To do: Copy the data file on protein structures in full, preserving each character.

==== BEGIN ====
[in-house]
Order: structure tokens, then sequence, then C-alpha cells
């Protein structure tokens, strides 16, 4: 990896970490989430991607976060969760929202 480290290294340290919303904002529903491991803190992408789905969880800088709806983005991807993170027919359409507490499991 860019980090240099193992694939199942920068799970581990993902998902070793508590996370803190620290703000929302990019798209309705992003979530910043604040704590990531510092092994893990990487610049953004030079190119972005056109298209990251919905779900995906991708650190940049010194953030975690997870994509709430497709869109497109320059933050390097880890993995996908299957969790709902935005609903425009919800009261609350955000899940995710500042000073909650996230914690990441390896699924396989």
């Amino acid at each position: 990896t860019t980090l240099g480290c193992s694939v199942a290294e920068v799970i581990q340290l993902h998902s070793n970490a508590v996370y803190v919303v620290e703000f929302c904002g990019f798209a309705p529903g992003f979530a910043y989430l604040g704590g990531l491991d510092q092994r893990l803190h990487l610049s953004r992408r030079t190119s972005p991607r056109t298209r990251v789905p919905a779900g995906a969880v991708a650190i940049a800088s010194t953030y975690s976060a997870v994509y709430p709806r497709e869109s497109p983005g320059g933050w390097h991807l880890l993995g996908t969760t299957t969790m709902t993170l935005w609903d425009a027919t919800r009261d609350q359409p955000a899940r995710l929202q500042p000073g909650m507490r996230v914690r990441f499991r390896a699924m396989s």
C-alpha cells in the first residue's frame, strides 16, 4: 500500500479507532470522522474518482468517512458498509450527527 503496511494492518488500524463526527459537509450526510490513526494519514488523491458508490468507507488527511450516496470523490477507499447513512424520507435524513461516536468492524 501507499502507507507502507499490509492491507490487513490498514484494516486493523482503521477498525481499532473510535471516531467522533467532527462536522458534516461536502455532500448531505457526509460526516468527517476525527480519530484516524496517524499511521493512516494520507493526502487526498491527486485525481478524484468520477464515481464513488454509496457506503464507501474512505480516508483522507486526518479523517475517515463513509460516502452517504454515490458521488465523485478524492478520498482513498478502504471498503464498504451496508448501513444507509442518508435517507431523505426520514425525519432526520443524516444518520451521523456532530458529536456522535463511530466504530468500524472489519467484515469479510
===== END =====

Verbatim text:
[in-house]
Order: structure tokens, then sequence, then C-alpha cells
């Protein structure tokens, strides 16, 4: 990896970490989430991607976060969760929202 480290290294340290919303904002529903491991803190992408789905969880800088709806983005991807993170027919359409507490499991 860019980090240099193992694939199942920068799970581990993902998902070793508590996370803190620290703000929302990019798209309705992003979530910043604040704590990531510092092994893990990487610049953004030079190119972005056109298209990251919905779900995906991708650190940049010194953030975690997870994509709430497709869109497109320059933050390097880890993995996908299957969790709902935005609903425009919800009261609350955000899940995710500042000073909650996230914690990441390896699924396989």
């Amino acid at each position: 990896t860019t980090l240099g480290c193992s694939v199942a290294e920068v799970i581990q340290l993902h998902s070793n970490a508590v996370y803190v919303v620290e703000f929302c904002g990019f798209a309705p529903g992003f979530a910043y989430l604040g704590g990531l491991d510092q092994r893990l803190h990487l610049s953004r992408r030079t190119s972005p991607r056109t298209r990251v789905p919905a779900g995906a969880v991708a650190i940049a800088s010194t953030y975690s976060a997870v994509y709430p709806r497709e869109s497109p983005g320059g933050w390097h991807l880890l993995g996908t969760t299957t969790m709902t993170l935005w609903d425009a027919t919800r009261d609350q359409p955000a899940r995710l929202q500042p000073g909650m507490r996230v914690r990441f499991r390896a699924m396989s």
C-alpha cells in the first residue's frame, strides 16, 4: 500500500479507532470522522474518482468517512458498509450527527 503496511494492518488500524463526527459537509450526510490513526494519514488523491458508490468507507488527511450516496470523490477507499447513512424520507435524513461516536468492524 501507499502507507507502507499490509492491507490487513490498514484494516486493523482503521477498525481499532473510535471516531467522533467532527462536522458534516461536502455532500448531505457526509460526516468527517476525527480519530484516524496517524499511521493512516494520507493526502487526498491527486485525481478524484468520477464515481464513488454509496457506503464507501474512505480516508483522507486526518479523517475517515463513509460516502452517504454515490458521488465523485478524492478520498482513498478502504471498503464498504451496508448501513444507509442518508435517507431523505426520514425525519432526520443524516444518520451521523456532530458529536456522535463511530466504530468500524472489519467484515469479510